Harvest your grapes. It may take up to four years to produce a profitable yield of grapes. Once the grapes start to turn color you will know they are almost ready. Pick your grapes once they have ripened.
Sell your grapes by coming up with a marketing plan that will maximize your profits. You can make your own wine to sell. There are wine vineyards that you can possibly sell your grapes to. Farmers markets are also another place that you can take your grapes to.
Choose an appropriate location to plant your seedless grapes. The vines like full sun and well-drained, slightly acidic soil. (Reference 1)
Plant your seedless grapes in early spring, just as the soil thaws. Dig a hole 8 to 12 inches deep and 1 foot wide. Place the vine in the hole and cover it with soil. Pat the soil down firmly. Space your vines 6 to 8 feet apart. (Reference 1)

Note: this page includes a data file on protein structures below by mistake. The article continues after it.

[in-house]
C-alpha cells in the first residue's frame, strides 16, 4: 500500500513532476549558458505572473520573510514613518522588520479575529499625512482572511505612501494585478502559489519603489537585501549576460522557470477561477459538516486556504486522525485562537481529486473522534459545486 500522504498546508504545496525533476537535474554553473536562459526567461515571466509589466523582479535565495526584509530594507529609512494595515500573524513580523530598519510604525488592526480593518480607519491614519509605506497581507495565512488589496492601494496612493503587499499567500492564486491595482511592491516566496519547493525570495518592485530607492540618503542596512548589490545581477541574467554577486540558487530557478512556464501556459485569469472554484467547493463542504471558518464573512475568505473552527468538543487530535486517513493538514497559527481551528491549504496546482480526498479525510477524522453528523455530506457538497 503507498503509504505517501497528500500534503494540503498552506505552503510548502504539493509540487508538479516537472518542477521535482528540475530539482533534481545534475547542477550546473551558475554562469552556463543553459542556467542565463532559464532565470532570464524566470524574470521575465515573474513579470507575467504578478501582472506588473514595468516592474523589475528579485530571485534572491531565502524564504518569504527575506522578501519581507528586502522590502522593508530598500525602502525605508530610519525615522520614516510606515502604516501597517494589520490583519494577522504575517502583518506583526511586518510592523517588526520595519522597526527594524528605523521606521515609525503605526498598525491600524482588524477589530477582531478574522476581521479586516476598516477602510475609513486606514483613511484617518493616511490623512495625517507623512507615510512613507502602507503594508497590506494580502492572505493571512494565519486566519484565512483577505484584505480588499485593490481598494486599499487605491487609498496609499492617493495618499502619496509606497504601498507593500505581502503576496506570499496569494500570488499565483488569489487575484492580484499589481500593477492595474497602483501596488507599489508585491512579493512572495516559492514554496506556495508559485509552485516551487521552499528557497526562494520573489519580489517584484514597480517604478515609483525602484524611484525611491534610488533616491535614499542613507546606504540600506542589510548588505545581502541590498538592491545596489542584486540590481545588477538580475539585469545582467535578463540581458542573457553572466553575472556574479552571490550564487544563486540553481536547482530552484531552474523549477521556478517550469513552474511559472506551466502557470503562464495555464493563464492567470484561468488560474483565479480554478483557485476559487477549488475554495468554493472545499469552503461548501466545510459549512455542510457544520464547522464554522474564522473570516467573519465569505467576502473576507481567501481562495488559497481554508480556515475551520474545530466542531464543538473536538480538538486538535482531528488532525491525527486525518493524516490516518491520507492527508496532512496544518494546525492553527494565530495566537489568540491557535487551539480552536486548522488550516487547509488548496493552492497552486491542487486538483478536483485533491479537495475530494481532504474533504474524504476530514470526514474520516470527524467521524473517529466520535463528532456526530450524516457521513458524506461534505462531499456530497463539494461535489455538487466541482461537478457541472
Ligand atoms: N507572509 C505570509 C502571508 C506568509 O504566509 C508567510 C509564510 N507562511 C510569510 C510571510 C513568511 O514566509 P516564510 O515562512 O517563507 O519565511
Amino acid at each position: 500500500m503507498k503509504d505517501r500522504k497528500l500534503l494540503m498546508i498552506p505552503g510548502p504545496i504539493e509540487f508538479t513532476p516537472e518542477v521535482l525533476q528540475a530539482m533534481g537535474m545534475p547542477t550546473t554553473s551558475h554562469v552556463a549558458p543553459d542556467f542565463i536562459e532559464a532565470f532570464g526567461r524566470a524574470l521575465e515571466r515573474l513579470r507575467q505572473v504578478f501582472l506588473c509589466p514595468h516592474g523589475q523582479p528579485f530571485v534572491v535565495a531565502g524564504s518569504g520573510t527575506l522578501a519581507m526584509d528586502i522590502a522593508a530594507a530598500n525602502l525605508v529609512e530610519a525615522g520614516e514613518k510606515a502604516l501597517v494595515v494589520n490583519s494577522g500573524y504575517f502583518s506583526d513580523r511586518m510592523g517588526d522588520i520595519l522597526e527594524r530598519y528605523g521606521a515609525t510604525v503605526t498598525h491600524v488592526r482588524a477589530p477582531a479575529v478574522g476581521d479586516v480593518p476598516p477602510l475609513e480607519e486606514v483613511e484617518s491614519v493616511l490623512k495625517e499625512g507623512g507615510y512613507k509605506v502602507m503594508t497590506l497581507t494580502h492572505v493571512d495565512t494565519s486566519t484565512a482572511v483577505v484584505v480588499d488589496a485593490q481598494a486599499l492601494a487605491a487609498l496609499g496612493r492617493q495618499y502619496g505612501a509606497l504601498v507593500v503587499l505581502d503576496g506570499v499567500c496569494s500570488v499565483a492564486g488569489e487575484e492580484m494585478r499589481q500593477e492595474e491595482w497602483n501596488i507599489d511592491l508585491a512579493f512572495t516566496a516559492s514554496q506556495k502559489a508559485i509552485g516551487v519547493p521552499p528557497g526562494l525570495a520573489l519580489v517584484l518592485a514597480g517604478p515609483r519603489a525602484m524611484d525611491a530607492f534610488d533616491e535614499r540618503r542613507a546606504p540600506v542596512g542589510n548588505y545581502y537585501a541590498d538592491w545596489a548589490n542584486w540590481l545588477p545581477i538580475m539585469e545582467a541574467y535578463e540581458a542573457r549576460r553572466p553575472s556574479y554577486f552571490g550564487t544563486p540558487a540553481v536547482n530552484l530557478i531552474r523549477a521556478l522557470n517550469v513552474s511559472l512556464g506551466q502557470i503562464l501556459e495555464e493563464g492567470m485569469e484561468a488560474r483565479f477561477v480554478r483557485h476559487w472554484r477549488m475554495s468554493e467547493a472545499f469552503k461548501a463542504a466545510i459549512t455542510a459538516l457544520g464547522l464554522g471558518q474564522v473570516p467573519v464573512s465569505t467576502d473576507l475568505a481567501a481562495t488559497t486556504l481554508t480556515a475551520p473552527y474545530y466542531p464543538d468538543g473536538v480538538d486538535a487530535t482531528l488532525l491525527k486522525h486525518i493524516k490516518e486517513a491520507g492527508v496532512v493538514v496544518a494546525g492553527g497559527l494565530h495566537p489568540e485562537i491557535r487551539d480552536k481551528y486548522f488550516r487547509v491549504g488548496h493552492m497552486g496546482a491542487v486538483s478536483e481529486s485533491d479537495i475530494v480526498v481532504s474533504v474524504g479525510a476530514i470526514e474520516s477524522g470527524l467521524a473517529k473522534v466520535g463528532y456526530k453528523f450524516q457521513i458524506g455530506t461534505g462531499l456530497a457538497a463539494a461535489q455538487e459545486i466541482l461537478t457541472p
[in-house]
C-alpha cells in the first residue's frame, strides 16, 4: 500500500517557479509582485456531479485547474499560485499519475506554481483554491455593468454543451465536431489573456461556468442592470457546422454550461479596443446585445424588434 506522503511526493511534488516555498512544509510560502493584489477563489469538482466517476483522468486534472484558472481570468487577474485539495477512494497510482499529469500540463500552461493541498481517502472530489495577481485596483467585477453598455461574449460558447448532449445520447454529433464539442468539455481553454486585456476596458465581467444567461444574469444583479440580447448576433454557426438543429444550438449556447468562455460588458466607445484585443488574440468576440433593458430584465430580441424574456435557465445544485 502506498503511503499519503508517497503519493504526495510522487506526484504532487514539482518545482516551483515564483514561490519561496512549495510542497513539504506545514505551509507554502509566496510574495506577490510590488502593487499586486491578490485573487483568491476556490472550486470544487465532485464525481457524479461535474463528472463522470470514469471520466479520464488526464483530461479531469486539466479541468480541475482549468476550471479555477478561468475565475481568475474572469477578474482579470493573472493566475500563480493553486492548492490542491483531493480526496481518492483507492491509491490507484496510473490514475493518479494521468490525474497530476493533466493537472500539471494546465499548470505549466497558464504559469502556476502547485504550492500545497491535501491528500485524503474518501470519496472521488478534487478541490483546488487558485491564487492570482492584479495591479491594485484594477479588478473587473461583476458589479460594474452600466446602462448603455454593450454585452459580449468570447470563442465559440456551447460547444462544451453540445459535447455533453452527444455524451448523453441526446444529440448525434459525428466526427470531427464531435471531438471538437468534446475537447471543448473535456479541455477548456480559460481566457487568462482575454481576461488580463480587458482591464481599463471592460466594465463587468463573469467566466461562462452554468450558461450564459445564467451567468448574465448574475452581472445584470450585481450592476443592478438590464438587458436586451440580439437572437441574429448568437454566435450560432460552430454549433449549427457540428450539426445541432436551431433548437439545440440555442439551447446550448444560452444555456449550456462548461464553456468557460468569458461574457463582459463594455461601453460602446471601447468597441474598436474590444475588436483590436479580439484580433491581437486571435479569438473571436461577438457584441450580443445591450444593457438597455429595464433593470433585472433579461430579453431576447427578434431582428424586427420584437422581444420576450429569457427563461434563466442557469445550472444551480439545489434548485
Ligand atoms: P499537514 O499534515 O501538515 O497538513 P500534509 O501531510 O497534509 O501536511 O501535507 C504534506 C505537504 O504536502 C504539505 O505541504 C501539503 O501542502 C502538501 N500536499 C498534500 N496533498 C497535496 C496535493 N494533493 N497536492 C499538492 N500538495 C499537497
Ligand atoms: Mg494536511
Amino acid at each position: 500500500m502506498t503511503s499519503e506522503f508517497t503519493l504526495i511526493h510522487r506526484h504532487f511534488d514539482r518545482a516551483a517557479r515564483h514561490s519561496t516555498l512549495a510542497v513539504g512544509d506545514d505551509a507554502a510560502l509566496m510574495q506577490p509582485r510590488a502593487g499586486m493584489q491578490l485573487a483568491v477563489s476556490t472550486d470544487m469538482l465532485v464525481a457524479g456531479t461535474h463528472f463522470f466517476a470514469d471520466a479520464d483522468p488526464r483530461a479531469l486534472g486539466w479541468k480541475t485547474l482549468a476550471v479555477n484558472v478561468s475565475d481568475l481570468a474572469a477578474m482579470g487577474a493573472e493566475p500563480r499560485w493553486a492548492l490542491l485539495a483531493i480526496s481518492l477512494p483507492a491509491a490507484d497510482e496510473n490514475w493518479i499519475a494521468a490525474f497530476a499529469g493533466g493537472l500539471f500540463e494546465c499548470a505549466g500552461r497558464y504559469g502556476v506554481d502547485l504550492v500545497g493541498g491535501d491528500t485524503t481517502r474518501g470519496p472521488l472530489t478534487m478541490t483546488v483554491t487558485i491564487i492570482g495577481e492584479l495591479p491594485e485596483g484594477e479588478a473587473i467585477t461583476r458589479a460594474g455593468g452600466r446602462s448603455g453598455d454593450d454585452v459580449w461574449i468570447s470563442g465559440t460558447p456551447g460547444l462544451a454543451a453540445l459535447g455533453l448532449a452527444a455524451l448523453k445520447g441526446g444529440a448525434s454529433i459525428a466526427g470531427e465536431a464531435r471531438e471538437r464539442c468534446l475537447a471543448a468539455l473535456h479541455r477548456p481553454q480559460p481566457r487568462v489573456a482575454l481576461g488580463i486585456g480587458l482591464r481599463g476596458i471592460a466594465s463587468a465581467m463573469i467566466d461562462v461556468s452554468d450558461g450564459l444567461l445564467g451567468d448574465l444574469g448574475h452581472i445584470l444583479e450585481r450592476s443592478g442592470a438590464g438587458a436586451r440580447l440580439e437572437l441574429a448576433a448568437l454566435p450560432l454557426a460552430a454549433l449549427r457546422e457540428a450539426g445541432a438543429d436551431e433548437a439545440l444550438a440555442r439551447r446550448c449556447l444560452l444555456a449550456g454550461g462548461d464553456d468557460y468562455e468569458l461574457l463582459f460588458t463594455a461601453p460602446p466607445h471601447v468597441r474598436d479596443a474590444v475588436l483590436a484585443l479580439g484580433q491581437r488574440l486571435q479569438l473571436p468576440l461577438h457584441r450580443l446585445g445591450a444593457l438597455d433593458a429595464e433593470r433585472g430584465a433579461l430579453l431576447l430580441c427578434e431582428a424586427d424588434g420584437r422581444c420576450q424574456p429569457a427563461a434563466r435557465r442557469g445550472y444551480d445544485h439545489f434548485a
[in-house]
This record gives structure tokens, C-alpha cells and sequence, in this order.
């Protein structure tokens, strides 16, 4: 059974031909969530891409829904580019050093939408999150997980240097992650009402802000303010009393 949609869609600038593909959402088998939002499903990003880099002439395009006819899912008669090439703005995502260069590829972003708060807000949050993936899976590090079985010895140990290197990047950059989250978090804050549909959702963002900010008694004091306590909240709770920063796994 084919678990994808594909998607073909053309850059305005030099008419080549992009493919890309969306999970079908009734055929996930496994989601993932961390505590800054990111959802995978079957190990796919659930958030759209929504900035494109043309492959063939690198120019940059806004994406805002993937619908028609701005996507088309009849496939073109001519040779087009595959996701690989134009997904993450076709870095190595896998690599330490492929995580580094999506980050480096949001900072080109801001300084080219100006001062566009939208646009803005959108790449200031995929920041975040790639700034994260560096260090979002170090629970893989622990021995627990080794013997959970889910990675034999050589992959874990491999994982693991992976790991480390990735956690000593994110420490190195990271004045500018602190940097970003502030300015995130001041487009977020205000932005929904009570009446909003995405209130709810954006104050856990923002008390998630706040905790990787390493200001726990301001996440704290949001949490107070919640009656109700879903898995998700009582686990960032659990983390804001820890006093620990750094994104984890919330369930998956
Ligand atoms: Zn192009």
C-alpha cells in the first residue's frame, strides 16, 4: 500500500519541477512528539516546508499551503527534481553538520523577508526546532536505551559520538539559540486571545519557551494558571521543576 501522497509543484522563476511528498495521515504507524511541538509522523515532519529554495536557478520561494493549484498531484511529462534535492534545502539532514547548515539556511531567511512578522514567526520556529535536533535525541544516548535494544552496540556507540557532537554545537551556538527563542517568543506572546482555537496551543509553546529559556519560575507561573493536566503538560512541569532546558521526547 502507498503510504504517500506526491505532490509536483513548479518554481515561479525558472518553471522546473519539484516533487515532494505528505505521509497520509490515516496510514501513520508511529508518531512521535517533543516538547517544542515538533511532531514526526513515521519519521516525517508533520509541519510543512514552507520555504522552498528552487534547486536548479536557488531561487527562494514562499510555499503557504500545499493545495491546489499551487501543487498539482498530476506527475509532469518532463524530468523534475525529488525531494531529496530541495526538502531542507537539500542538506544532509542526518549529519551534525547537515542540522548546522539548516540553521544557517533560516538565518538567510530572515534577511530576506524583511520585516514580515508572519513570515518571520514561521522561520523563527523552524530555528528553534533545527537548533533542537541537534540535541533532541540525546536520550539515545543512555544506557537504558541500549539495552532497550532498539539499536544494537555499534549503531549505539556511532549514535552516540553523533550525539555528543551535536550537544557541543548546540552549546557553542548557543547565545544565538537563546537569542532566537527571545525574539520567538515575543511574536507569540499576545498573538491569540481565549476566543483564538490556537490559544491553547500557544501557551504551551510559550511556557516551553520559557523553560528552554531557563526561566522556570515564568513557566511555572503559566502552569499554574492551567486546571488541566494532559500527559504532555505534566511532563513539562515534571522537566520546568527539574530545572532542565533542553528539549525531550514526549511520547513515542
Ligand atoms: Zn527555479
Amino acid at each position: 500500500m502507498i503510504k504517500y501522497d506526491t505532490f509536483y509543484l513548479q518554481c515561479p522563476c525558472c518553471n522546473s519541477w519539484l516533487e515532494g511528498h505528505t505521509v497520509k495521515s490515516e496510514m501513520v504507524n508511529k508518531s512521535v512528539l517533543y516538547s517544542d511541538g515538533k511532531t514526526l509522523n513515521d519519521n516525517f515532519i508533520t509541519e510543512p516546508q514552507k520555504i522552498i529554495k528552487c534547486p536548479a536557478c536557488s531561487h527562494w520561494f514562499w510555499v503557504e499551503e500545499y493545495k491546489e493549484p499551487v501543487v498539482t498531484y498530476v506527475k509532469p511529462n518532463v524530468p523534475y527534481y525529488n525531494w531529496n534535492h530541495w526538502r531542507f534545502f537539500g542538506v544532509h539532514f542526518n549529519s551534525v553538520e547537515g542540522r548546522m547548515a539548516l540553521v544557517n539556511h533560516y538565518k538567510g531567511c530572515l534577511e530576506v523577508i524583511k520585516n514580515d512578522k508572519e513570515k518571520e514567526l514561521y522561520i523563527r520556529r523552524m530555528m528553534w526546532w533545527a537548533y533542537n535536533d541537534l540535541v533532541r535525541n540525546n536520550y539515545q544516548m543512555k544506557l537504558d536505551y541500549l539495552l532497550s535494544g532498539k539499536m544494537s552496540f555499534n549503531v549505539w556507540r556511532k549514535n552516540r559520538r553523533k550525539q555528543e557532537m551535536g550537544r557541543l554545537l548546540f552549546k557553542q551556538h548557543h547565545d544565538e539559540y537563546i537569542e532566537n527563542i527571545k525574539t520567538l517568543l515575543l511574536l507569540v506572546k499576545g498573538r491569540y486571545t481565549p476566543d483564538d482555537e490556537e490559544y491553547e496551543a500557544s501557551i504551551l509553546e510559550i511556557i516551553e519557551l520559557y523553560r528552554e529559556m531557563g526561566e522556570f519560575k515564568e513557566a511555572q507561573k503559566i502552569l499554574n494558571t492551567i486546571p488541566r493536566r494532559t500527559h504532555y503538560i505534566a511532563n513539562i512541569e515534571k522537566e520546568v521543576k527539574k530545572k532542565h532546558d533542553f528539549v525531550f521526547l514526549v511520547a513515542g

Fertilize your seedless grapes with 1/2 cup of water-soluble 10-10-10 fertilizer one month after planting. (Reference 1)
Train your grapes by tying the two strongest leads to a stake or trellis with twine. (Reference 2)
Water your seedless grapes once a week for 10 minutes. (Reference 2)
Grapes should be planted in Colorado in the spring, between April and May. Plant them (and other vines in general) before high temperatures are reached.
Grow concord grapes on a southern slope or next to buildings that face south, as they need long warm days to ripen completely. Avoid planting them on low slopes or by the northern side of buildings.
Water your concord grapes less than you normally do, because they only need a generous watering about every two weeks during the growing season. Too much water encourages inadequate ripening.
Prune the grapevines consistently so they do not tangle or start to droop, which will impede on the ripening process. Prune in early spring. Stake or trellis them and keep them secured high up off the ground.